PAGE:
At the same time, various private institutions and Ed-tech companies were able to plug this gap and to the best extent possible, ensure that there was no break in learning. We saw the efforts of Non-Governmental Organisations such as Slum to School Africa and Ed-Tech companies such as U-Lesson in seeking to bridge this gap.
The Education Partnership (TEP) Centre and The Nigerian Economic Summit Group (NESG) undertook a study in Nigeria and published a report called “Learning in a pandemic” which showed that school children were able to learn amidst the pandemic through innovations by private organisations and Federal and State governments. For example, the Nigeria Education Sector COVID-19 Response Strategy set up by The Federal Ministry of Education and the Universal Basic Education Commission made it possible for students to have alternative means of learning. The report also highlighted challenges people faced while learning from home such as electricity supply, financial implications of learning remotely, access to the internet, online learning tools and devices.
Nevertheless, the COVID-19 pandemic presented opportunities for stakeholders in the education sector to collaborate and develop strategies to increase the access of quality education to students. Beyond the pandemic, this is useful data as we build back our education system on the bedrock of technology.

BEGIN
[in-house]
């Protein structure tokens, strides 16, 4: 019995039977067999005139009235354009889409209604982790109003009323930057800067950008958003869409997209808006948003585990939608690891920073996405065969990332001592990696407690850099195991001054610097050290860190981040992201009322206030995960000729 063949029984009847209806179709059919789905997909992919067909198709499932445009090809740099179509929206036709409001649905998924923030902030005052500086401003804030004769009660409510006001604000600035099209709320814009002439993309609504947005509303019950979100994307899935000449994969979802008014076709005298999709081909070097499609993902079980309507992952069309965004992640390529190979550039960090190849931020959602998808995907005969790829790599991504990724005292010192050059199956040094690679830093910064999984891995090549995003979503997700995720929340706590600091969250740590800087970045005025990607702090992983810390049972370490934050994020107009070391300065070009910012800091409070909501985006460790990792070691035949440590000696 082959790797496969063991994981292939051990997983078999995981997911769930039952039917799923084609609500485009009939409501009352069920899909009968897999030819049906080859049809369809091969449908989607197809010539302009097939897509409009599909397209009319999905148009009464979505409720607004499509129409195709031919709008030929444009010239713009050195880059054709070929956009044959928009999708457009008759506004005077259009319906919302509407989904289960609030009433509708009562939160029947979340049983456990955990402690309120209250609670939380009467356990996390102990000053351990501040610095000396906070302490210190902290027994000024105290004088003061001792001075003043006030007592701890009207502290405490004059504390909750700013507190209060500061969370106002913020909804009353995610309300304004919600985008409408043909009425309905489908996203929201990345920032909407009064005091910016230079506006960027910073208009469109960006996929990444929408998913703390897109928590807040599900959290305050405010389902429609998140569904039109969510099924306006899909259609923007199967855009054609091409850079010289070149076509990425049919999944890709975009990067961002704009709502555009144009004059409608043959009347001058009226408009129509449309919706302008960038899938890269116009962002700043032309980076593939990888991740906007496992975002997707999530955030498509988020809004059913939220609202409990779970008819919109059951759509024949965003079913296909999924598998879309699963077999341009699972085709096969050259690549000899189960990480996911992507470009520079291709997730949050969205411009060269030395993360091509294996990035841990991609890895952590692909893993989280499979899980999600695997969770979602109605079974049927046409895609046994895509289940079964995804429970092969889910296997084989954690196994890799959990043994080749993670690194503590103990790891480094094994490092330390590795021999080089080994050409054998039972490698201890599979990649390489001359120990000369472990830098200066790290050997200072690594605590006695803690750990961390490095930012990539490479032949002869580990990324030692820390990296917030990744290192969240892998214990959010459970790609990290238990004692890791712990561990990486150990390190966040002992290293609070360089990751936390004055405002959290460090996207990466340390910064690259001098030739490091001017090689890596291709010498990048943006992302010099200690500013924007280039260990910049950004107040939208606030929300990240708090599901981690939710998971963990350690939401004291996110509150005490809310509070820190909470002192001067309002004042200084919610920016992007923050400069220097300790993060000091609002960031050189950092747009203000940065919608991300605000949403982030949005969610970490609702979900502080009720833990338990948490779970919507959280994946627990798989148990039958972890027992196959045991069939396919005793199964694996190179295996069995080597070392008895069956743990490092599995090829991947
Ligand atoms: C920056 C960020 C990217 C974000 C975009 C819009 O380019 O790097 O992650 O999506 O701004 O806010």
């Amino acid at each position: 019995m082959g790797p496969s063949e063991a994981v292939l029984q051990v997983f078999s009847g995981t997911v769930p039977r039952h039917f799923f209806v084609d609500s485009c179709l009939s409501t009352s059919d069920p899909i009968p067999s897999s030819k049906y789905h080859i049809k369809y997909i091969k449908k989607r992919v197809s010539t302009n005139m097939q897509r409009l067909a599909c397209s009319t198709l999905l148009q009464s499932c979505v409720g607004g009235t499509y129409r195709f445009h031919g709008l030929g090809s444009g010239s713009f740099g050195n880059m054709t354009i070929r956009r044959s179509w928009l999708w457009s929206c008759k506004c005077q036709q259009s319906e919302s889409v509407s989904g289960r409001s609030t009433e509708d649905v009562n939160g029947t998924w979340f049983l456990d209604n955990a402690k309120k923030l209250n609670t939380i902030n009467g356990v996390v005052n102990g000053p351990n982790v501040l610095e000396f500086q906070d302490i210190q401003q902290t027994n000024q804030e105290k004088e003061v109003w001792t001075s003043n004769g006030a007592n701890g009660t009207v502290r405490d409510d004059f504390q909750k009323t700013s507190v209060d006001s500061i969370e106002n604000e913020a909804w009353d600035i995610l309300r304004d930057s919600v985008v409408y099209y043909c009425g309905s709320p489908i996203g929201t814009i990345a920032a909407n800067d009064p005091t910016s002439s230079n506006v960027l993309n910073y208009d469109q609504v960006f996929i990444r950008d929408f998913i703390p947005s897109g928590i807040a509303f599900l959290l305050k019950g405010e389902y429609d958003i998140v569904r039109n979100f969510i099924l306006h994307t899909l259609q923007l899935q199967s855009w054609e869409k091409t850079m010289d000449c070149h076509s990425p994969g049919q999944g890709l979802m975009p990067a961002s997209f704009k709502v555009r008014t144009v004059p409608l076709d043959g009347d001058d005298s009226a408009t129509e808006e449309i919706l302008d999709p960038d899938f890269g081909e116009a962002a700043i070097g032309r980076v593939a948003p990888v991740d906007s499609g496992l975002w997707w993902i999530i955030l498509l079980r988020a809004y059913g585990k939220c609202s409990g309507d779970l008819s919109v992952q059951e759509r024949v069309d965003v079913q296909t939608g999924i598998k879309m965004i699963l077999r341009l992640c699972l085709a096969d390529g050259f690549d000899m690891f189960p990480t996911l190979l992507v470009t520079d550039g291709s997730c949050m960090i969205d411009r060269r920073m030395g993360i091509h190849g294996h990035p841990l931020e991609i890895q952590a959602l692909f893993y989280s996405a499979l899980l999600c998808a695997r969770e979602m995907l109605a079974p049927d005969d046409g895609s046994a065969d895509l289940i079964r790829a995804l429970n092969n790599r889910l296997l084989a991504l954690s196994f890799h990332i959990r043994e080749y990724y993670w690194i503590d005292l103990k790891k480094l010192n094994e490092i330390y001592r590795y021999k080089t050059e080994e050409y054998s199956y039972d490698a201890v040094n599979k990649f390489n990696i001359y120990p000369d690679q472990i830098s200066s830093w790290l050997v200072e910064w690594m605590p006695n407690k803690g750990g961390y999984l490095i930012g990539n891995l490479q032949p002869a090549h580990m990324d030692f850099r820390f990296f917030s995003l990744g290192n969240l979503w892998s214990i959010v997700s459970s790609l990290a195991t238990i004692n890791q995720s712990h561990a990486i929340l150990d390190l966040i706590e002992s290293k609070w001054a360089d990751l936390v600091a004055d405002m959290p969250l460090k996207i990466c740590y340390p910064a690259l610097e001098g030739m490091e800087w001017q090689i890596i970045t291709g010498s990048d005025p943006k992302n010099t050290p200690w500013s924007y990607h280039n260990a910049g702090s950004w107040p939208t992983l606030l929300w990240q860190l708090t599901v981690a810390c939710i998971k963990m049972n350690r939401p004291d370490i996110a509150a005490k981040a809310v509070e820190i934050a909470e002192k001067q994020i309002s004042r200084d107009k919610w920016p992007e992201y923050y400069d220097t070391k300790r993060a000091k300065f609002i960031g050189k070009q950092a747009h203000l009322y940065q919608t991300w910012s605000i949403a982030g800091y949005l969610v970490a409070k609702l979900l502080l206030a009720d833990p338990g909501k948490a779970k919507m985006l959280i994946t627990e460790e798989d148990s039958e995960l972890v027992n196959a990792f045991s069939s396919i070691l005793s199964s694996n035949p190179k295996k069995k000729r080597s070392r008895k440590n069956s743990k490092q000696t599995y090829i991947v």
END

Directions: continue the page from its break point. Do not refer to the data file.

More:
The COVID-19 pandemic has therefore highlighted the importance of technology in education. With COVID-19 still in existence and as countries enter the second wave of the virus, remote learning has come to stay. Governments, educators, institutions and organisations have realised that the education system cannot be put on hold because of a pandemic. There is the need for development of education innovations, technologies and structures to make the education system resilient in such difficult times.
The lessons are clear; COVID-19 taught us that education is not dependent on physical classes and education institutions. Technology in education has come to stay and is changing the definition of education. With a lack of clarity as to how long the impact of COVID-19 will be – the next best time to invest in technology for education is now. Thankfully, as we have seen, technology will drive the future and these investments are important to be made now.
As we look to the future, the expectation is not only for the education sector to recover from COVID-19, but be revitalised to deliver education for the future.
One thing that is evident is that the pandemic has altered the nature and scope of education and all education stakeholders have to adjust to this new reality. Identifying that the virus will be with us for an indefinite period, serves as a learning point and emphasizes the need to invest in an education system, which will stand the test of time and will benefit all people beyond COVID-19, as well as prepare for future situations such as this.